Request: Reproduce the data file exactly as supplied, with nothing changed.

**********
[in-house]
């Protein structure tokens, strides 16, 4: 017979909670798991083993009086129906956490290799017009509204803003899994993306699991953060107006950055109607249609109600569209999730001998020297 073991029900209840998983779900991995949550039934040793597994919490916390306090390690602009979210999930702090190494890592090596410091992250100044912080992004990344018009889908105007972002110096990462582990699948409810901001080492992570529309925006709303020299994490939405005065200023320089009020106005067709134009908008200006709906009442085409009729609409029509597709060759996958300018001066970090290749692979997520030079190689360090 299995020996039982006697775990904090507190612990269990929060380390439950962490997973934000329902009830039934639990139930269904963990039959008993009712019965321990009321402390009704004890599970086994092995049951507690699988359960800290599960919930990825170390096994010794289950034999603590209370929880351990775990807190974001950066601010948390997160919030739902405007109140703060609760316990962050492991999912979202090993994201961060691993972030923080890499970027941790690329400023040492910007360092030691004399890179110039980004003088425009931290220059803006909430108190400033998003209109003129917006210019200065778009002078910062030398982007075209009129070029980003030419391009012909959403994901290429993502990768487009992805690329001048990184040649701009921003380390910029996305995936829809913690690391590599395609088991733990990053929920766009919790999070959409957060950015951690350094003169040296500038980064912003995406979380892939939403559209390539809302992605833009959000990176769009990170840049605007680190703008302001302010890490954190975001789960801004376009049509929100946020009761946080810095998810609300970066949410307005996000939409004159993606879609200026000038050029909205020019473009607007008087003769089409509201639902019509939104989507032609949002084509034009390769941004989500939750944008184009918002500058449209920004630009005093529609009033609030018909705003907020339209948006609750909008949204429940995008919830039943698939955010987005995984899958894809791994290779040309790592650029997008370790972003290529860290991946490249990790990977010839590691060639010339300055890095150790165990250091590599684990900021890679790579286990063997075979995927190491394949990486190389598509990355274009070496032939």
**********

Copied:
[in-house]
């Protein structure tokens, strides 16, 4: 017979909670798991083993009086129906956490290799017009509204803003899994993306699991953060107006950055109607249609109600569209999730001998020297 073991029900209840998983779900991995949550039934040793597994919490916390306090390690602009979210999930702090190494890592090596410091992250100044912080992004990344018009889908105007972002110096990462582990699948409810901001080492992570529309925006709303020299994490939405005065200023320089009020106005067709134009908008200006709906009442085409009729609409029509597709060759996958300018001066970090290749692979997520030079190689360090 299995020996039982006697775990904090507190612990269990929060380390439950962490997973934000329902009830039934639990139930269904963990039959008993009712019965321990009321402390009704004890599970086994092995049951507690699988359960800290599960919930990825170390096994010794289950034999603590209370929880351990775990807190974001950066601010948390997160919030739902405007109140703060609760316990962050492991999912979202090993994201961060691993972030923080890499970027941790690329400023040492910007360092030691004399890179110039980004003088425009931290220059803006909430108190400033998003209109003129917006210019200065778009002078910062030398982007075209009129070029980003030419391009012909959403994901290429993502990768487009992805690329001048990184040649701009921003380390910029996305995936829809913690690391590599395609088991733990990053929920766009919790999070959409957060950015951690350094003169040296500038980064912003995406979380892939939403559209390539809302992605833009959000990176769009990170840049605007680190703008302001302010890490954190975001789960801004376009049509929100946020009761946080810095998810609300970066949410307005996000939409004159993606879609200026000038050029909205020019473009607007008087003769089409509201639902019509939104989507032609949002084509034009390769941004989500939750944008184009918002500058449209920004630009005093529609009033609030018909705003907020339209948006609750909008949204429940995008919830039943698939955010987005995984899958894809791994290779040309790592650029997008370790972003290529860290991946490249990790990977010839590691060639010339300055890095150790165990250091590599684990900021890679790579286990063997075979995927190491394949990486190389598509990355274009070496032939």